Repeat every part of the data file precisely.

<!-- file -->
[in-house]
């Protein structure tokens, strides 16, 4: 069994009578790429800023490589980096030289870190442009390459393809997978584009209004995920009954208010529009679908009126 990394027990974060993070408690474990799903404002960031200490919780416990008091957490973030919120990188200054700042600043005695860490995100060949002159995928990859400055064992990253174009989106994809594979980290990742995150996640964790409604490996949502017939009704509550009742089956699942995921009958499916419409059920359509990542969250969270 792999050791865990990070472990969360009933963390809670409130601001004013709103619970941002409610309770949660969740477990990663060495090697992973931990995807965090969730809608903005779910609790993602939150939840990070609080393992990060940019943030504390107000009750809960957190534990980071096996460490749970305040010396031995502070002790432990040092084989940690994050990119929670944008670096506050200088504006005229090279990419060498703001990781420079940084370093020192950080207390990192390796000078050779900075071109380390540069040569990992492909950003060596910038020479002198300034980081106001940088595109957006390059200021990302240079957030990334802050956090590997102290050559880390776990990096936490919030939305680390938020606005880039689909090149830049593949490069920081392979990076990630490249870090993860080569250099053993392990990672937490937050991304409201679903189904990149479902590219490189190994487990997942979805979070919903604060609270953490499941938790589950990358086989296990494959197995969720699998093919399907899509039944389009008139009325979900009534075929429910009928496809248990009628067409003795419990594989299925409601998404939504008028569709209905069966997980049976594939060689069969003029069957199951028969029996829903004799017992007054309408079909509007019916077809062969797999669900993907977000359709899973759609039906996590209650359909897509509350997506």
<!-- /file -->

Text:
[in-house]
């Protein structure tokens, strides 16, 4: 069994009578790429800023490589980096030289870190442009390459393809997978584009209004995920009954208010529009679908009126 990394027990974060993070408690474990799903404002960031200490919780416990008091957490973030919120990188200054700042600043005695860490995100060949002159995928990859400055064992990253174009989106994809594979980290990742995150996640964790409604490996949502017939009704509550009742089956699942995921009958499916419409059920359509990542969250969270 792999050791865990990070472990969360009933963390809670409130601001004013709103619970941002409610309770949660969740477990990663060495090697992973931990995807965090969730809608903005779910609790993602939150939840990070609080393992990060940019943030504390107000009750809960957190534990980071096996460490749970305040010396031995502070002790432990040092084989940690994050990119929670944008670096506050200088504006005229090279990419060498703001990781420079940084370093020192950080207390990192390796000078050779900075071109380390540069040569990992492909950003060596910038020479002198300034980081106001940088595109957006390059200021990302240079957030990334802050956090590997102290050559880390776990990096936490919030939305680390938020606005880039689909090149830049593949490069920081392979990076990630490249870090993860080569250099053993392990990672937490937050991304409201679903189904990149479902590219490189190994487990997942979805979070919903604060609270953490499941938790589950990358086989296990494959197995969720699998093919399907899509039944389009008139009325979900009534075929429910009928496809248990009628067409003795419990594989299925409601998404939504008028569709209905069966997980049976594939060689069969003029069957199951028969029996829903004799017992007054309408079909509007019916077809062969797999669900993907977000359709899973759609039906996590209650359909897509509350997506």